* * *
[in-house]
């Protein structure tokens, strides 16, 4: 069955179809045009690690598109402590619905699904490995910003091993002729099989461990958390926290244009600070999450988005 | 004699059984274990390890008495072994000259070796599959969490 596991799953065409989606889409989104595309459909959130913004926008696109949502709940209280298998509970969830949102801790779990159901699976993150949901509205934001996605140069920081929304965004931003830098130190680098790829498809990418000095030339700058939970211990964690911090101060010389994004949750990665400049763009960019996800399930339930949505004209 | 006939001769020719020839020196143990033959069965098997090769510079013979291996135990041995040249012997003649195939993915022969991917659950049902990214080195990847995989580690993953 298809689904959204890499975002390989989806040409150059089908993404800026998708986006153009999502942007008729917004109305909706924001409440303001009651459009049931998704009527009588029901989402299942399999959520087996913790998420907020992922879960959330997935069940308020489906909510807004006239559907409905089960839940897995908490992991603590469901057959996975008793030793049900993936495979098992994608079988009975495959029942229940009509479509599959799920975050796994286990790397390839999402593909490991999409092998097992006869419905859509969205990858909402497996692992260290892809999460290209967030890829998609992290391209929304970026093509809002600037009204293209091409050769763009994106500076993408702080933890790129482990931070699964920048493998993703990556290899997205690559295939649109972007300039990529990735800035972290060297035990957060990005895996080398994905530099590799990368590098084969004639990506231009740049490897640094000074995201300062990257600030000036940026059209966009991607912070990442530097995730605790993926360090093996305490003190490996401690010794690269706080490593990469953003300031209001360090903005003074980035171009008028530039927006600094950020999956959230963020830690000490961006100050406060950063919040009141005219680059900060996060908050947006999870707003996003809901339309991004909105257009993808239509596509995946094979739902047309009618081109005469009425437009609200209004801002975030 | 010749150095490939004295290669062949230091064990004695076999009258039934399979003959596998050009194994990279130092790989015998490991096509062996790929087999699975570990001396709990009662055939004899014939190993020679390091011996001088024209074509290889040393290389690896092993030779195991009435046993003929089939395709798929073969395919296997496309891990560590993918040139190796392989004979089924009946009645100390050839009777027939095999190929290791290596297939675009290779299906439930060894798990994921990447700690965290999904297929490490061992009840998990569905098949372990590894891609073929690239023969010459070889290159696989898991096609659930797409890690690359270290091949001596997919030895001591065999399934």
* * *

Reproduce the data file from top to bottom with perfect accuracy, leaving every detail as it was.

[in-house]
């Protein structure tokens, strides 16, 4: 069955179809045009690690598109402590619905699904490995910003091993002729099989461990958390926290244009600070999450988005 | 004699059984274990390890008495072994000259070796599959969490 596991799953065409989606889409989104595309459909959130913004926008696109949502709940209280298998509970969830949102801790779990159901699976993150949901509205934001996605140069920081929304965004931003830098130190680098790829498809990418000095030339700058939970211990964690911090101060010389994004949750990665400049763009960019996800399930339930949505004209 | 006939001769020719020839020196143990033959069965098997090769510079013979291996135990041995040249012997003649195939993915022969991917659950049902990214080195990847995989580690993953 298809689904959204890499975002390989989806040409150059089908993404800026998708986006153009999502942007008729917004109305909706924001409440303001009651459009049931998704009527009588029901989402299942399999959520087996913790998420907020992922879960959330997935069940308020489906909510807004006239559907409905089960839940897995908490992991603590469901057959996975008793030793049900993936495979098992994608079988009975495959029942229940009509479509599959799920975050796994286990790397390839999402593909490991999409092998097992006869419905859509969205990858909402497996692992260290892809999460290209967030890829998609992290391209929304970026093509809002600037009204293209091409050769763009994106500076993408702080933890790129482990931070699964920048493998993703990556290899997205690559295939649109972007300039990529990735800035972290060297035990957060990005895996080398994905530099590799990368590098084969004639990506231009740049490897640094000074995201300062990257600030000036940026059209966009991607912070990442530097995730605790993926360090093996305490003190490996401690010794690269706080490593990469953003300031209001360090903005003074980035171009008028530039927006600094950020999956959230963020830690000490961006100050406060950063919040009141005219680059900060996060908050947006999870707003996003809901339309991004909105257009993808239509596509995946094979739902047309009618081109005469009425437009609200209004801002975030 | 010749150095490939004295290669062949230091064990004695076999009258039934399979003959596998050009194994990279130092790989015998490991096509062996790929087999699975570990001396709990009662055939004899014939190993020679390091011996001088024209074509290889040393290389690896092993030779195991009435046993003929089939395709798929073969395919296997496309891990560590993918040139190796392989004979089924009946009645100390050839009777027939095999190929290791290596297939675009290779299906439930060894798990994921990447700690965290999904297929490490061992009840998990569905098949372990590894891609073929690239023969010459070889290159696989898991096609659930797409890690690359270290091949001596997919030895001591065999399934």